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I am measuring two unpaired variables $x$ and $y$ in two different conditions ($x$ and $y$ are magnitudes of some special magnetic signals). In the first condition, my hypothesis is that $\bar{x} > \bar{y}$ and in the second condition that $\bar{x} < \bar{y}$. Now that I have $N$ samples from both variables, how can I test whether my hypotheses are true? I am not sure if I can safely assume that $x$ and $y$ are independent from each other. Neither do I know from what kind of distributions they are sampled from. The sample size I have is small. I have read several introductions to statistics for the past few days, but never saw a worked out example for this kind of situations. All help appreciated.

Edit: Like Michael Mayer wrote, there is a binary grouping variable "condition". Sorry for a bit unclear question.

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    $\begingroup$ I have a high degree of belief that exactly one of your hypotheses is true :-). Your data might be able to cast doubt on one of them. But what is "small"? To some people that means $N\le 2$; to others, it might mean $N\le 10^6$. $\endgroup$ – whuber Oct 7 '13 at 21:34
  • $\begingroup$ My sample size is $N = 10$. $\endgroup$ – user31197 Oct 7 '13 at 21:39
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    $\begingroup$ Hypotheses are about populations, not samples. You can check whether $\bar x < \bar y$ at a glance - no need for p-values or anything. $\endgroup$ – Glen_b -Reinstate Monica Oct 7 '13 at 23:20
  • $\begingroup$ Given your small sample and lack of knowledge about the distributions, I'd suggest a permutation test. $\endgroup$ – Peter Flom - Reinstate Monica Oct 7 '13 at 23:53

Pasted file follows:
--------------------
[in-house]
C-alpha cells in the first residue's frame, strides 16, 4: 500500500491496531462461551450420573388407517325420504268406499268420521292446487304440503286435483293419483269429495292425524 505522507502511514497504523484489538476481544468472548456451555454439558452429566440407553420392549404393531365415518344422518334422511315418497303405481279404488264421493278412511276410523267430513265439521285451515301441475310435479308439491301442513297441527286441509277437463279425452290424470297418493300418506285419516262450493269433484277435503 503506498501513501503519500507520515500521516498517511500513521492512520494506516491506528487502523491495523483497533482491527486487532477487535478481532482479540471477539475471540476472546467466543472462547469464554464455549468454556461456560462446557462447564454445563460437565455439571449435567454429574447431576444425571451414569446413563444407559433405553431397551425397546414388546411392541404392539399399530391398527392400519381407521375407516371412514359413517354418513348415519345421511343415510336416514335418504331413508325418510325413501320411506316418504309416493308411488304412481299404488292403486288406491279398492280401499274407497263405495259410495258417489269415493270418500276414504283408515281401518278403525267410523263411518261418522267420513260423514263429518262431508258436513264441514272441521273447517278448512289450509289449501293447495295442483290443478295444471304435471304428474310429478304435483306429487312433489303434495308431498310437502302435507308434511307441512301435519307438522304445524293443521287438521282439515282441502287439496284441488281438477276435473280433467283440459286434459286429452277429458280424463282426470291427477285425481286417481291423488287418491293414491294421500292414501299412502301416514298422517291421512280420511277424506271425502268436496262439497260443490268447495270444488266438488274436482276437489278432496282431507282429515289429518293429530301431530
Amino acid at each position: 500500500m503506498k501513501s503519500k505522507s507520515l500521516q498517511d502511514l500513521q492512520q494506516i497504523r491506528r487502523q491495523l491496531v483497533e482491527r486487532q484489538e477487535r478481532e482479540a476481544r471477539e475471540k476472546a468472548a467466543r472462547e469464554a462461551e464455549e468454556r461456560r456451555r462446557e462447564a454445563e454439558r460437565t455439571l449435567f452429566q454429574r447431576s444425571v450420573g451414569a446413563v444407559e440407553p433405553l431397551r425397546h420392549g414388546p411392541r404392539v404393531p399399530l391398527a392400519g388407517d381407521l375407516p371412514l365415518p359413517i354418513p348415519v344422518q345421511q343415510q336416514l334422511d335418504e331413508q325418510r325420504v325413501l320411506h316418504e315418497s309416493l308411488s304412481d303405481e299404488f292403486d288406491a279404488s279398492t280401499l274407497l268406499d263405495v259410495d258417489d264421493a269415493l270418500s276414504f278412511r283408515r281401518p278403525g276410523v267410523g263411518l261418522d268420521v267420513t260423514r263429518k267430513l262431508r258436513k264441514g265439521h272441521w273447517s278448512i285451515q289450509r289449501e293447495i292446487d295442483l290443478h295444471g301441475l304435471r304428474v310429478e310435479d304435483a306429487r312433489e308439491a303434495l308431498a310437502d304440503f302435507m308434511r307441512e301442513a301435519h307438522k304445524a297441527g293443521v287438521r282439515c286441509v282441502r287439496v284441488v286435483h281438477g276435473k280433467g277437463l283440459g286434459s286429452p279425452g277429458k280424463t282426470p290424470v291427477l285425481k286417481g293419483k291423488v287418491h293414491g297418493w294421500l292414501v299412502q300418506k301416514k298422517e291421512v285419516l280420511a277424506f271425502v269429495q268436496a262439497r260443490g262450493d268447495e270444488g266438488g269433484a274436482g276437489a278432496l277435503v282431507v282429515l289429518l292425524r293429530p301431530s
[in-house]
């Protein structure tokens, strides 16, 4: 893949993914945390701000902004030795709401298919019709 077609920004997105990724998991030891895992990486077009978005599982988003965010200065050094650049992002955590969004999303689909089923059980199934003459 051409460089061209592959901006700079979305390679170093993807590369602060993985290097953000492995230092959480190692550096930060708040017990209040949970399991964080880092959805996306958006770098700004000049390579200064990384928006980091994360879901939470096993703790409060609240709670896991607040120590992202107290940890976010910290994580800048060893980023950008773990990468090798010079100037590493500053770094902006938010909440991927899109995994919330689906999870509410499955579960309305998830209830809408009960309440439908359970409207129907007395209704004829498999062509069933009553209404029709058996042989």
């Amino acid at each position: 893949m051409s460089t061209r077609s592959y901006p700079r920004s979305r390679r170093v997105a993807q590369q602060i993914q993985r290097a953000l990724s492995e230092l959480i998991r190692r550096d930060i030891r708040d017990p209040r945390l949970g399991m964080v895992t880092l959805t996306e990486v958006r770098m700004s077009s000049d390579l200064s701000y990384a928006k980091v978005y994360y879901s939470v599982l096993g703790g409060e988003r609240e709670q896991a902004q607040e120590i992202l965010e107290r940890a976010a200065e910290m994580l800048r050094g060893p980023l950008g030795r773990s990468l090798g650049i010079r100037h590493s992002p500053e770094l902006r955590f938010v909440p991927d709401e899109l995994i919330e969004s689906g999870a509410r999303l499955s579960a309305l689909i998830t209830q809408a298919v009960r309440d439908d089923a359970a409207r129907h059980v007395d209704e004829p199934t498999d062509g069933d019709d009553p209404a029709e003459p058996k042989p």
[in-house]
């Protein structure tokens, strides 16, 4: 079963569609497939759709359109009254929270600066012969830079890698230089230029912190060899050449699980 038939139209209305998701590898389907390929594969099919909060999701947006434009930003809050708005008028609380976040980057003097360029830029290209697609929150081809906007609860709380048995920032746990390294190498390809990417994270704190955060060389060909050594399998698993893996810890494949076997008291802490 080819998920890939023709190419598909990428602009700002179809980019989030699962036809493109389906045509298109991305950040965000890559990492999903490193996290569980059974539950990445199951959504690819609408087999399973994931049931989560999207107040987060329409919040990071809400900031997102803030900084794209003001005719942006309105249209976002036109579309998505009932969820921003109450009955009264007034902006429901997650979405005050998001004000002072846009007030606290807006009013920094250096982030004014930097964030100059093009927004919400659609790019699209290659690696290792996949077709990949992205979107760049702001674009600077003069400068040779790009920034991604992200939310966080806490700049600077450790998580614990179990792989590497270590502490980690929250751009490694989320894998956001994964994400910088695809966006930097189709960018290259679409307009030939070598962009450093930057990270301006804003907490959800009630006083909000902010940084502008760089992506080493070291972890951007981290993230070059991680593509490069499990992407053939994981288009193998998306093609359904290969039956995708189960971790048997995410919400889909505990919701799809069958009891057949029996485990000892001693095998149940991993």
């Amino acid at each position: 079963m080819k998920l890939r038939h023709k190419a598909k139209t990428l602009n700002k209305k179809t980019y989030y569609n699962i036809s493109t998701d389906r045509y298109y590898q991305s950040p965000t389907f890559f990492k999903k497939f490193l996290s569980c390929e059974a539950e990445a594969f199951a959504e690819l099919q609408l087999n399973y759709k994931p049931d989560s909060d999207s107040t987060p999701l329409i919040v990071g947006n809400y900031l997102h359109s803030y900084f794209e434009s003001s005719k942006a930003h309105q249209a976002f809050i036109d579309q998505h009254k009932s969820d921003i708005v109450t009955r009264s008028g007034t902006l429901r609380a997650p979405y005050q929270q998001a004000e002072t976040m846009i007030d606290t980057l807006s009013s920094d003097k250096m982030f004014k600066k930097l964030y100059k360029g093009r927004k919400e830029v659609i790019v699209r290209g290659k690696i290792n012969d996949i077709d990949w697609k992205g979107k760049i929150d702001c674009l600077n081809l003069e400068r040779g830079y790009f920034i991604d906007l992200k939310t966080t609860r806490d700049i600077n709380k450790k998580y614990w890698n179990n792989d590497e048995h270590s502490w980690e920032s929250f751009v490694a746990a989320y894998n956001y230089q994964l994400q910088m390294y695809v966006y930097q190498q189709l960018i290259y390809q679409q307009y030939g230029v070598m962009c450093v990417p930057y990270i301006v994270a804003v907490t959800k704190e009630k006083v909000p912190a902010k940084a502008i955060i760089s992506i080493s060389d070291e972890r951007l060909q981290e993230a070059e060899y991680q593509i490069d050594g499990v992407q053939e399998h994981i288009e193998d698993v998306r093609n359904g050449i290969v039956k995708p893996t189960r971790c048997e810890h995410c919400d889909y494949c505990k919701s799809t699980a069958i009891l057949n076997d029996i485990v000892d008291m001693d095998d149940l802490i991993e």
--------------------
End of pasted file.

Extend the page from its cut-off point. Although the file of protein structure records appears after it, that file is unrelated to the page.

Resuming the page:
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    $\begingroup$ @Peter See stats.stackexchange.com/a/1836/919 for why $N=1$ can work. $N=2$ is usually needed in order to estimate the variability. In applications where observations are sufficiently expensive, $N \gt 2$ may be considered extremely large. (I work in a field where (a) private parties pay for observations which are (b) required by government regulations that (c) are viewed as a burden and, in the worst situations, (d) an observation (actually a monitoring station) can cost \$100K or more. If you want to tell my clients they need a larger $N$, you had better have a great reason!) $\endgroup$ – whuber Oct 8 '13 at 3:10
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A simple approach would be the following:

1) Take all observations sampled at random under condition A and obtain the relevant one sided p-value from Wilcoxon's rank sum test.

2) Do the same for the observations sampled under condition B.

3) If the smaller of the two p-values is below the level $\alpha/2$ and the other p-value is below $\alpha$, then your claim holds at the $\alpha$ level. (This would be the Bonferroni-Holm correction for multiple testing.)

Since the sample sizes are extremely low, you will get a "significant" result only if the signal is very strong.

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